The European mink, Mustela lutreola, is one of the most endangered carnivores in the world, and mink populations have suffered a dramatic decline in Europe during the 20th century.6 The subpopulation of mink from Navarra (n=420) represents approximately 66% of the total number of mink in Spain.2 Aleutian disease virus (ADV) is a parvovirus with a high degree of variability4 that can infect a broad range of mustelid hosts.3,7 The pathogenesis of this virus in small carnivores depends on both host variables (species, genotype in the American mink, and immune status) and viral factors (e.g., viral strain).1,5 A cross-sectional study was conducted in February–March (pre-reproductive period) 2004 and 2005, and September–December (post-reproductive period) of 2004 to assess the ADV status of the Navarra population of mink. Mink were intensively trapped along seven rivers representative of the European mink habitat in Navarra. Counterimmunoelectrophoresis for the detection of antibodies against ADV was performed on 84 European mink blood samples. All the samples were negative. Protein electrophoresis was performed on serum samples from 82 European mink. Of these, nine (9.6%) had gamma globulin levels exceeding 20% of the total plasma protein. Complete necropsies were performed on 23 European mink from the area. In 17 (74%) of the cases the lesions were compatible with road traffic accidents. There were no histologic lesions associated with ADV. Based on these results, ADV does not appear to represent a significant problem in this population at this time.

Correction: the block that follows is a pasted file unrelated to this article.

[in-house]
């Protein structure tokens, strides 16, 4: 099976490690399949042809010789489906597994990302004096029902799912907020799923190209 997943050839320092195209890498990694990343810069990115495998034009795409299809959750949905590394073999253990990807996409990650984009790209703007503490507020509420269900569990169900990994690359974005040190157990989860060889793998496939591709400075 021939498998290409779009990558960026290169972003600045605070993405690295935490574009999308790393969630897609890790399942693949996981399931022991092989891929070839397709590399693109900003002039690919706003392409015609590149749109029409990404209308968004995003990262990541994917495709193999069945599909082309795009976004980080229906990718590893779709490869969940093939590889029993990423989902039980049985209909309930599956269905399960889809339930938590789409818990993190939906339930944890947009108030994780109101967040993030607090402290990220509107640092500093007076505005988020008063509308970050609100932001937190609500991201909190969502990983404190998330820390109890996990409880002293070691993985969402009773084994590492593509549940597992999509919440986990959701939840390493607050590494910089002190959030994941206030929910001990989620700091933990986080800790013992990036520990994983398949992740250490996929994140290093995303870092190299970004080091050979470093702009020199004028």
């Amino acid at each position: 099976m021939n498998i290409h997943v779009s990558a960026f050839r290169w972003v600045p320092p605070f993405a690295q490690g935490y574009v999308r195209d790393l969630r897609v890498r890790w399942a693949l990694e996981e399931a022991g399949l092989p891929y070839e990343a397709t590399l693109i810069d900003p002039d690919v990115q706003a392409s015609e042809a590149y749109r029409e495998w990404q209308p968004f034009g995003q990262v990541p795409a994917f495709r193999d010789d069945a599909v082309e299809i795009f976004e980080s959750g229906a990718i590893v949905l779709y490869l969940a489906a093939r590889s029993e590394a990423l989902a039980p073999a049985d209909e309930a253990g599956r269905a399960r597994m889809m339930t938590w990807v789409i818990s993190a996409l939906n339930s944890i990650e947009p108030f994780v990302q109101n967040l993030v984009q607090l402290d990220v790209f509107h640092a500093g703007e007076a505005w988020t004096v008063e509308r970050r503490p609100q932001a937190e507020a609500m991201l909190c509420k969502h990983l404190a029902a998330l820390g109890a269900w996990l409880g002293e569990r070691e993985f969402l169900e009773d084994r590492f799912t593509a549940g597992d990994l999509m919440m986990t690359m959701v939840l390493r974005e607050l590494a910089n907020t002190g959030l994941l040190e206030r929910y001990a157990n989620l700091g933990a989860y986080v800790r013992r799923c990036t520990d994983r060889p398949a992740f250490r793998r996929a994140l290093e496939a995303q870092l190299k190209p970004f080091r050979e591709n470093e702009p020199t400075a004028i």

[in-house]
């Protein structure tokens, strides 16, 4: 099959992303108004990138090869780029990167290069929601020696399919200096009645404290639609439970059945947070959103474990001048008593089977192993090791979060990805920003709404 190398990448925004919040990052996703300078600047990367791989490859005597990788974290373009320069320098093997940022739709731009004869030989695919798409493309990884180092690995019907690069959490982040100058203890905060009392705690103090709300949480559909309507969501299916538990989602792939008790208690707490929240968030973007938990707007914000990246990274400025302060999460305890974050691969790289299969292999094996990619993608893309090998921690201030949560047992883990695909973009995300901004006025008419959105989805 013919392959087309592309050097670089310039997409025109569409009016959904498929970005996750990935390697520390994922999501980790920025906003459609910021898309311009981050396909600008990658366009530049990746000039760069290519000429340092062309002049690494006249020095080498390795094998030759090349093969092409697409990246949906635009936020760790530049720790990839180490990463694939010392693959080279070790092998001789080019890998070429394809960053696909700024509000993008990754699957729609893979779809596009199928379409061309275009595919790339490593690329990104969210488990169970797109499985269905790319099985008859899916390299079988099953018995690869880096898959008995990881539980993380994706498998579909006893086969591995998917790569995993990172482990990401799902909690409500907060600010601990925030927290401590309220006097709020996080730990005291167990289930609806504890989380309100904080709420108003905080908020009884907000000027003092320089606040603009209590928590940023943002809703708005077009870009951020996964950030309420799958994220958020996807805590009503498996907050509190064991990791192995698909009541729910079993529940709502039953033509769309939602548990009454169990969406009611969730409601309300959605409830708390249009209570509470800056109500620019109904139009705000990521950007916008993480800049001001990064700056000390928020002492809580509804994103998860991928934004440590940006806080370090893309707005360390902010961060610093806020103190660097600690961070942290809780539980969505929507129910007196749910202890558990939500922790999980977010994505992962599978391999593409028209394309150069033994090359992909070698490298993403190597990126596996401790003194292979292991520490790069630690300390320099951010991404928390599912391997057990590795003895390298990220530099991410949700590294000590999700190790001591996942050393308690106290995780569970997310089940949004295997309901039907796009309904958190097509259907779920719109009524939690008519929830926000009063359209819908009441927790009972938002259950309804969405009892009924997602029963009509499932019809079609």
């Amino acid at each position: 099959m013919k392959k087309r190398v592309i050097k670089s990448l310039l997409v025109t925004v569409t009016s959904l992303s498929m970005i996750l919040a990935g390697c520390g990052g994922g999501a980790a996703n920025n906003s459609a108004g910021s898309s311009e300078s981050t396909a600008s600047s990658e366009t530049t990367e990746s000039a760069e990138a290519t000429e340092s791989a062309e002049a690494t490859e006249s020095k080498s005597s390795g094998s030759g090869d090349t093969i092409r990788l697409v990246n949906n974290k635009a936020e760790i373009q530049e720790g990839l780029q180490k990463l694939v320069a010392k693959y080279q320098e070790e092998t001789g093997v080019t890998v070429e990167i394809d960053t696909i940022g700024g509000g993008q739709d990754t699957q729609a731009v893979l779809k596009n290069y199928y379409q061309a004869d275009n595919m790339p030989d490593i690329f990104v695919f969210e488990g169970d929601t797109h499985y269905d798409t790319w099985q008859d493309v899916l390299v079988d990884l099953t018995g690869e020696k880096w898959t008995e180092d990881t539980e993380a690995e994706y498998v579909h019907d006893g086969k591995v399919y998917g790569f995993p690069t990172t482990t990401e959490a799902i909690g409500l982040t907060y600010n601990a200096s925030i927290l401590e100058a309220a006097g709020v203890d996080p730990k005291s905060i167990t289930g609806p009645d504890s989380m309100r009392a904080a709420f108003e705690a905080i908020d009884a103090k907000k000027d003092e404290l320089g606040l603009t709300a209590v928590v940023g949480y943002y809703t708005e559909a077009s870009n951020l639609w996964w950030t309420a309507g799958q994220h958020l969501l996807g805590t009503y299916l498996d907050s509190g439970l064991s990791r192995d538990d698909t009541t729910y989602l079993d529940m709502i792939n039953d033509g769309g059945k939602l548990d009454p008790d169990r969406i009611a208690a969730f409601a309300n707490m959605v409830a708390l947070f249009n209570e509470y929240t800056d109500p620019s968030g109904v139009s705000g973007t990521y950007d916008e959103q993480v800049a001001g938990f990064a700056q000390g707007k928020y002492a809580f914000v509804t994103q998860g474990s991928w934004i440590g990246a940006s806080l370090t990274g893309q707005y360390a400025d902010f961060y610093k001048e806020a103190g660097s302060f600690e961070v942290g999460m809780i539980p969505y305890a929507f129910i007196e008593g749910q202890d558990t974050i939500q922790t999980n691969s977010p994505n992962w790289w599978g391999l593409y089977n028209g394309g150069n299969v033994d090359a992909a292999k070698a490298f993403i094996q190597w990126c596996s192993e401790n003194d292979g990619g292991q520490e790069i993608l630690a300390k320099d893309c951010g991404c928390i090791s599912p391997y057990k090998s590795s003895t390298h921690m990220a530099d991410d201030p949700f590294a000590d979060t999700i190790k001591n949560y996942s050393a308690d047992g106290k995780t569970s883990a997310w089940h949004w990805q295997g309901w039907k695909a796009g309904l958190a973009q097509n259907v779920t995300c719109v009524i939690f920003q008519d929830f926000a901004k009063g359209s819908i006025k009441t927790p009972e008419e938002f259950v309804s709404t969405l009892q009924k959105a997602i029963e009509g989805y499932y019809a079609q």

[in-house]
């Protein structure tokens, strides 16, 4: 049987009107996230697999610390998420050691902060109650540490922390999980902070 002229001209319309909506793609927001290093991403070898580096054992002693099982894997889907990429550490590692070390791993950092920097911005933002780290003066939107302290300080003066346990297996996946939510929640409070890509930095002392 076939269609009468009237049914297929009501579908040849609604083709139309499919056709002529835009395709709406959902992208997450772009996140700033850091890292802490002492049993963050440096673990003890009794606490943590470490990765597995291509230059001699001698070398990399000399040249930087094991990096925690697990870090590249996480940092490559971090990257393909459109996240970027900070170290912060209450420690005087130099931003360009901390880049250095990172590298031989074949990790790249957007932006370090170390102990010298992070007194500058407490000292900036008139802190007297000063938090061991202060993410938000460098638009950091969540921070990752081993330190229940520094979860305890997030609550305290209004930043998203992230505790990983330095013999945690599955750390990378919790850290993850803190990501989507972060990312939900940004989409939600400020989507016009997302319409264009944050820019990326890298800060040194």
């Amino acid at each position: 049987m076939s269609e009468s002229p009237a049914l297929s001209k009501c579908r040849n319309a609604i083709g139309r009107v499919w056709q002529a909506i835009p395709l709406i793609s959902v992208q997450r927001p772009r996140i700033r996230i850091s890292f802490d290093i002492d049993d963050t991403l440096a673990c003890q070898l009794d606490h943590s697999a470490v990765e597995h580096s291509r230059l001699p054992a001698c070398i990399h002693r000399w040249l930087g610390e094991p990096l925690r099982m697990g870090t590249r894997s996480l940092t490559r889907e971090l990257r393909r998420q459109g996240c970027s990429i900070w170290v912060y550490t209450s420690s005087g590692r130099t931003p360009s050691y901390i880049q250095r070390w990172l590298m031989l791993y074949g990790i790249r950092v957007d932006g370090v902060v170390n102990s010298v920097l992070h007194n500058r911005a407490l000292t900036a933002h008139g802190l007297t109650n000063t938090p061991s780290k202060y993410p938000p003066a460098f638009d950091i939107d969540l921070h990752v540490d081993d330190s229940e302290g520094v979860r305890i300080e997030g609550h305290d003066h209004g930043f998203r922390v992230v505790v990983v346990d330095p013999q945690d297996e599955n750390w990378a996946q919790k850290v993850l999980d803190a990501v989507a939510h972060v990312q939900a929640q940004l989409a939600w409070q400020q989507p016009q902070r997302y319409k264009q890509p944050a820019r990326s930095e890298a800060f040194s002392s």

The authors thank Alfonso Ceña Martínez, Gabriel Berasategui Echevarría, Iosu Alfaro Vergarachea, Itsaso Bidegain Garbala, Uxue Itoitz Mariñelarena for the trapping of the animals and Benjamín Gómez Moliner for the technical support during the study. This study was supported by Gobierno de Navarra Departamento de Medio Ambiente, Ordenación del Territorio y Vivienda.
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